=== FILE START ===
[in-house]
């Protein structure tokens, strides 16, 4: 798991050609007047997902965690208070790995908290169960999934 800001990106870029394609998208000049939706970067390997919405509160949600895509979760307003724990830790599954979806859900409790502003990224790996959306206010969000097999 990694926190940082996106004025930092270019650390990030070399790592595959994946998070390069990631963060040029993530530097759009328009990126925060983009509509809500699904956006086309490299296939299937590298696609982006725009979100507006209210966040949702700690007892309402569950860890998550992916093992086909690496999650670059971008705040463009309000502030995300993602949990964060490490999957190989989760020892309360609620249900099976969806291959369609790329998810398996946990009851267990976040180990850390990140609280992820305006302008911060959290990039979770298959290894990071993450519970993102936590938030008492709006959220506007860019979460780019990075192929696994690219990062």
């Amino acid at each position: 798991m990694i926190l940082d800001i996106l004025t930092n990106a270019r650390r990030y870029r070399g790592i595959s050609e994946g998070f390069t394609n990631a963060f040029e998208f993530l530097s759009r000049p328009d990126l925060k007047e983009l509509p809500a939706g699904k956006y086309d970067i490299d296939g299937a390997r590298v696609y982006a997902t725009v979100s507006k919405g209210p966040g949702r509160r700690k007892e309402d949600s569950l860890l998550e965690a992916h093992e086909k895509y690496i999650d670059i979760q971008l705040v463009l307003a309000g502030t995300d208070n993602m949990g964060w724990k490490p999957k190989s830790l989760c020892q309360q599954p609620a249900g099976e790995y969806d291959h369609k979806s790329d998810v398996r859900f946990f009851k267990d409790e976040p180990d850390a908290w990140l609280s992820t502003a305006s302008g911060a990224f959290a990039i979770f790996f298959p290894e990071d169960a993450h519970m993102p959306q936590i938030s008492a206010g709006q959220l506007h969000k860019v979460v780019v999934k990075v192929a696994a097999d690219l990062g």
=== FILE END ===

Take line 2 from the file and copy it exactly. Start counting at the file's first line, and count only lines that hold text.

């Protein structure tokens, strides 16, 4: 798991050609007047997902965690208070790995908290169960999934 800001990106870029394609998208000049939706970067390997919405509160949600895509979760307003724990830790599954979806859900409790502003990224790996959306206010969000097999 990694926190940082996106004025930092270019650390990030070399790592595959994946998070390069990631963060040029993530530097759009328009990126925060983009509509809500699904956006086309490299296939299937590298696609982006725009979100507006209210966040949702700690007892309402569950860890998550992916093992086909690496999650670059971008705040463009309000502030995300993602949990964060490490999957190989989760020892309360609620249900099976969806291959369609790329998810398996946990009851267990976040180990850390990140609280992820305006302008911060959290990039979770298959290894990071993450519970993102936590938030008492709006959220506007860019979460780019990075192929696994690219990062």